Writing Narrative Non-Fiction for Kids : Weaving Together Facts and Fiction

inventors-secret-cvr_large                                                                                                         The job of the non-fiction writer is tough; besides getting the facts straight, we need to weave together a narrative that presents the facts in an interesting way for readers.  Doing the research can sometimes be the easier of the two parts of the narrative non-fiction writer’s job. Finding the right voice and editing your story can take longer than finding the facts.

Where to start?  Find an interesting subject for kids who has not been written about endlessly. If you are going to write about Abraham Lincoln or Martin Luther King, what is the spin on your story that is different from the dozens of books already out there?  There have been great new children’s bios in the past few years about  Albert Einstein, Gordon Parks, even one about  the friendship between Henry Ford and Thomas Edison. All of these books relied on strong writing and beautiful illustration to drive forward story.

As a researcher I find my subjects by reading, reading, reading. Newspaper and magazine articles  provide a great starting path to finding good subjects for non-fiction. I spend a lot of time in the American History and Biography sections of my library looking for new subjects to research. When I find a person who I think will be interesting to kids or who is an undiscovered hero, I am ready to begin my writing. It usually takes me a few weeks to get the facts, but a few months to write the main story and connect the dots on how to make a scientist’s or historian’s life relatable to kids today. I try to find facts about the person when they were a child and who or what inspired them when they were younger. Is there an important life event of your subject that can be the main plot line of your narrative children’s biography?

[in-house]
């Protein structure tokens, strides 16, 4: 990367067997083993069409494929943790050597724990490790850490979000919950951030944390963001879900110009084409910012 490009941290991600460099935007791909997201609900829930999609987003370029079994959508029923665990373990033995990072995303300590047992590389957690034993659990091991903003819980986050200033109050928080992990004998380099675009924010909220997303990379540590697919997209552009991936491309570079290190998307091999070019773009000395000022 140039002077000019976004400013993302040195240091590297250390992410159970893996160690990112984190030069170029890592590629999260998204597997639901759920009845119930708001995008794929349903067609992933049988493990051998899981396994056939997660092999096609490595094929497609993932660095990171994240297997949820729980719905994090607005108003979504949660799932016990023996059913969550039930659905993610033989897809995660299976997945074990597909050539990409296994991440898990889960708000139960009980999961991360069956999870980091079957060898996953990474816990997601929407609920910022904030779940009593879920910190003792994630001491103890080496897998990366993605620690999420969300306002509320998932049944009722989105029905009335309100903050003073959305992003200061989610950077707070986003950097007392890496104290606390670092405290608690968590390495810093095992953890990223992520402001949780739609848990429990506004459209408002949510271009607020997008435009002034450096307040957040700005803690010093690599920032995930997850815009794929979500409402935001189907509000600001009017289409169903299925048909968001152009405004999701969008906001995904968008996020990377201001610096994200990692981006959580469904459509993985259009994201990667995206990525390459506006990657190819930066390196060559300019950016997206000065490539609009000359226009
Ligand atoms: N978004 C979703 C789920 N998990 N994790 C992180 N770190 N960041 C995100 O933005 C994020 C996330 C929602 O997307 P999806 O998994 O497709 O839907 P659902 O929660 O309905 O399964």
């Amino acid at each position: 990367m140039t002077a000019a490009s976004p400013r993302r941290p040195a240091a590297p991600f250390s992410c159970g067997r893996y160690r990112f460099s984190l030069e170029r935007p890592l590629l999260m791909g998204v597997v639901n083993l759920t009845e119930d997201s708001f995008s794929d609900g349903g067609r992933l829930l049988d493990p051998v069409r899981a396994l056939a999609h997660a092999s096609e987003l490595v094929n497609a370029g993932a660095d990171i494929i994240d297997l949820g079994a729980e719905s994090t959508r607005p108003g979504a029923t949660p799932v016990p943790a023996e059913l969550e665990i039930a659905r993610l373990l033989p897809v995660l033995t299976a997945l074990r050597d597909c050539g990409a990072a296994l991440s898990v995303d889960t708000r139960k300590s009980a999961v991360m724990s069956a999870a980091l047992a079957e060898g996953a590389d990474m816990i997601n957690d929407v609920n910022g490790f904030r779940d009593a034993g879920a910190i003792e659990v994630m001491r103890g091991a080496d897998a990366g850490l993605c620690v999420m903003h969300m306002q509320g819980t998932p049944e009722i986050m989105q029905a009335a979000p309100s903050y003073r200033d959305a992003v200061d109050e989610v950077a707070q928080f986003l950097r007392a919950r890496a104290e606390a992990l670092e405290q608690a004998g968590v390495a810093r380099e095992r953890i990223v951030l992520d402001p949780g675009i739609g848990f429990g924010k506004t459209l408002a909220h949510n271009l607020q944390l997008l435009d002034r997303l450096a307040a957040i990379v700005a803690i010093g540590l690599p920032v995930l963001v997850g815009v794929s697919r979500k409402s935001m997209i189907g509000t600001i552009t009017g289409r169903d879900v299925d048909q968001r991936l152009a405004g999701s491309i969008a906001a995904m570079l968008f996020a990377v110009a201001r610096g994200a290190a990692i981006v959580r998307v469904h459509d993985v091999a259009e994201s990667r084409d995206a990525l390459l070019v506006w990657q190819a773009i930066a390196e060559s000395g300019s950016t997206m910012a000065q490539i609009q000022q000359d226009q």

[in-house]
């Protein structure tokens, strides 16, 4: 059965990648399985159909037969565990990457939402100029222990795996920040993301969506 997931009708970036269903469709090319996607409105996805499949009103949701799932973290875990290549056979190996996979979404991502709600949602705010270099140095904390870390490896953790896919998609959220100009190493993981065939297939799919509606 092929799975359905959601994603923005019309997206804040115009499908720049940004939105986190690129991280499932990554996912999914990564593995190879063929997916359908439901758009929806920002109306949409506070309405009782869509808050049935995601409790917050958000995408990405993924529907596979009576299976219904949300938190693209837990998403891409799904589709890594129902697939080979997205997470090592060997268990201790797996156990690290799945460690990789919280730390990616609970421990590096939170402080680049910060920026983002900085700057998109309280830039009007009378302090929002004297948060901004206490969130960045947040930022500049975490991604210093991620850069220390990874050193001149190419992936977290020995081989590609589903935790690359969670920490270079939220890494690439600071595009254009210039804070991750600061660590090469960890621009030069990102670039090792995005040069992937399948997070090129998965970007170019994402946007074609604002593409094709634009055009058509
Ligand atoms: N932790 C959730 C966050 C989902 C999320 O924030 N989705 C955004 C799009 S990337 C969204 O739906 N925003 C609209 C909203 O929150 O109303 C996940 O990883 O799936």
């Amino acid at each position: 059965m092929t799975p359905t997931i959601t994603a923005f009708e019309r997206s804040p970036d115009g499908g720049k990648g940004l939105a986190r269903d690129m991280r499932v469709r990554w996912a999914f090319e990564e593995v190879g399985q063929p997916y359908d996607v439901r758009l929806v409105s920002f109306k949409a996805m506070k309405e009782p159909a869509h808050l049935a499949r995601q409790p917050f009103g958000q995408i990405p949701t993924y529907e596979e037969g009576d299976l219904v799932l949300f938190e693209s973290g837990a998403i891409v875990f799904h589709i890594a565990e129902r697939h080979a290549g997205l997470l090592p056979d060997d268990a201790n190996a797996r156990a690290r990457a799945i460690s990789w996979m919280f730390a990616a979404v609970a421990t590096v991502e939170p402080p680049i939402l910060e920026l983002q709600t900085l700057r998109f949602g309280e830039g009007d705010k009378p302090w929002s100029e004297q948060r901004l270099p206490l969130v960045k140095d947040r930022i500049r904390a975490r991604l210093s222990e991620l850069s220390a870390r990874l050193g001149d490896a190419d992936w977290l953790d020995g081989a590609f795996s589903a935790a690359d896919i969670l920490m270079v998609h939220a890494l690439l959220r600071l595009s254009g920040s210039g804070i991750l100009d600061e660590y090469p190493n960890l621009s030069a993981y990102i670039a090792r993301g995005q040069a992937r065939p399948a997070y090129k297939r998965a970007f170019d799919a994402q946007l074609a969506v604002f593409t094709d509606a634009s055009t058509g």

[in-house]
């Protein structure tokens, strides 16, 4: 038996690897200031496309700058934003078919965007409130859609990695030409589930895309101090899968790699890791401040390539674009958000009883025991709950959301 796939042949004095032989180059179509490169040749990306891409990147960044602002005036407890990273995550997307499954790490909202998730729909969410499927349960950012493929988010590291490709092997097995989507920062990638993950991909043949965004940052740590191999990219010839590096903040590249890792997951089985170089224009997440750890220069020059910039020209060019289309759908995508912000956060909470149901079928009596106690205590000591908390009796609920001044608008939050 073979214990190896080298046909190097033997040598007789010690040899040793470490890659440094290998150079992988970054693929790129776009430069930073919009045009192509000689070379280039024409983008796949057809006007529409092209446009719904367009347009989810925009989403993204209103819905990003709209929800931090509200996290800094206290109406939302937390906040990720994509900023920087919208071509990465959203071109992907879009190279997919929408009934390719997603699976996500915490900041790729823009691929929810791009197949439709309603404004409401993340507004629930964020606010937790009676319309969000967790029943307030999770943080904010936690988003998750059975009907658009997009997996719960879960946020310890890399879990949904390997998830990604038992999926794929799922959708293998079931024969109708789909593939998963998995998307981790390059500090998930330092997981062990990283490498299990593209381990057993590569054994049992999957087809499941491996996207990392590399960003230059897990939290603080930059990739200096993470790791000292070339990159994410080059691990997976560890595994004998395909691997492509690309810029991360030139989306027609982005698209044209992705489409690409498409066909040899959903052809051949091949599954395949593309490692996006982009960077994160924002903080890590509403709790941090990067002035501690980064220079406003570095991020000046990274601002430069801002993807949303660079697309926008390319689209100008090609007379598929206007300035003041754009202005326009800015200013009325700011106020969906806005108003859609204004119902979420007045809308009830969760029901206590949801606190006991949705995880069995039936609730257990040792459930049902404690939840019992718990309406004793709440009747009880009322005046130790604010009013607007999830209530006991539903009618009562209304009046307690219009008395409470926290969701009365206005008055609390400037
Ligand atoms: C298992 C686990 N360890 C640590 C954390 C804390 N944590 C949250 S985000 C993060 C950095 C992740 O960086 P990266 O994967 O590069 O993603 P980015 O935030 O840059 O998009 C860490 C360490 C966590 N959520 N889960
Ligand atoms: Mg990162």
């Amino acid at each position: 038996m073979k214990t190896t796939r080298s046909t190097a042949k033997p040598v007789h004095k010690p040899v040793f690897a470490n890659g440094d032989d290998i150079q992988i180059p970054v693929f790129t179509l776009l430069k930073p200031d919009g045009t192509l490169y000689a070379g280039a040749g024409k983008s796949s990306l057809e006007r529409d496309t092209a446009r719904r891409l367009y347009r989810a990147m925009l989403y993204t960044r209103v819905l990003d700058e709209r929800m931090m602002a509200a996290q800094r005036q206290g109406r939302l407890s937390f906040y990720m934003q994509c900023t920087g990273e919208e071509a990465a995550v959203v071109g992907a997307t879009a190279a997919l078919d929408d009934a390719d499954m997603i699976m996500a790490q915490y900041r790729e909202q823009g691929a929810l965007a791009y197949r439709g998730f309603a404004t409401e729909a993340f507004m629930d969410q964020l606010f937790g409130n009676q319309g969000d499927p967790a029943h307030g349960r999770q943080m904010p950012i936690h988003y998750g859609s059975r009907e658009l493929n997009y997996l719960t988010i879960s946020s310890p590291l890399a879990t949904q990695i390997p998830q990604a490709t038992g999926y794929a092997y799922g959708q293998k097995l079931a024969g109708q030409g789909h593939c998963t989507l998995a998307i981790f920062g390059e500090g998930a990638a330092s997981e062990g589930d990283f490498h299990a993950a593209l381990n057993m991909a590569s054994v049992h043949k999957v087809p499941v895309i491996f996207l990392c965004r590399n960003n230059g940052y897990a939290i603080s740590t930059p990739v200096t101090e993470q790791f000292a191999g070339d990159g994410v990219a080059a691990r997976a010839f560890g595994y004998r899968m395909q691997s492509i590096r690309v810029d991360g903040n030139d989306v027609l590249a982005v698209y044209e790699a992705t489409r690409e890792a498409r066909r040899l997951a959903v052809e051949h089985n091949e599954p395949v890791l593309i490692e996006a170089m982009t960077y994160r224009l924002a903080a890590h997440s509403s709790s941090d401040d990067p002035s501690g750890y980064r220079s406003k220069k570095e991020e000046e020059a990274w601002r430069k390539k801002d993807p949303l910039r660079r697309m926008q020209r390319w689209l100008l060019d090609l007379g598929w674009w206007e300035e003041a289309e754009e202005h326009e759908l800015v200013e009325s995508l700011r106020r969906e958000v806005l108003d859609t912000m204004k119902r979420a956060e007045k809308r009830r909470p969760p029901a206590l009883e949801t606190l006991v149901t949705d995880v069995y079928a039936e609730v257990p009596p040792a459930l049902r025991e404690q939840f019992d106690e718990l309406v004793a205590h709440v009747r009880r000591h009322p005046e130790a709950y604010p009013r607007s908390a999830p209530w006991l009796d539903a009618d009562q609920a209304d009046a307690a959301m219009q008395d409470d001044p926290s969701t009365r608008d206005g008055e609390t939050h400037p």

Last, but not least, after you have the narrative done, take a few weeks to let your manuscript rest. Read it over with fresh eyes and edit out all the extraneous words; the ands, the “thes” and too many hes, and shes . It’s amazing what a second, third or tenth look at your writing will find. Have some other readers’  opinions.  A strong, respectful  or poetic voice about your subject  throughout your manuscript is key. If you love who or what you are writing about it will show.

 

 

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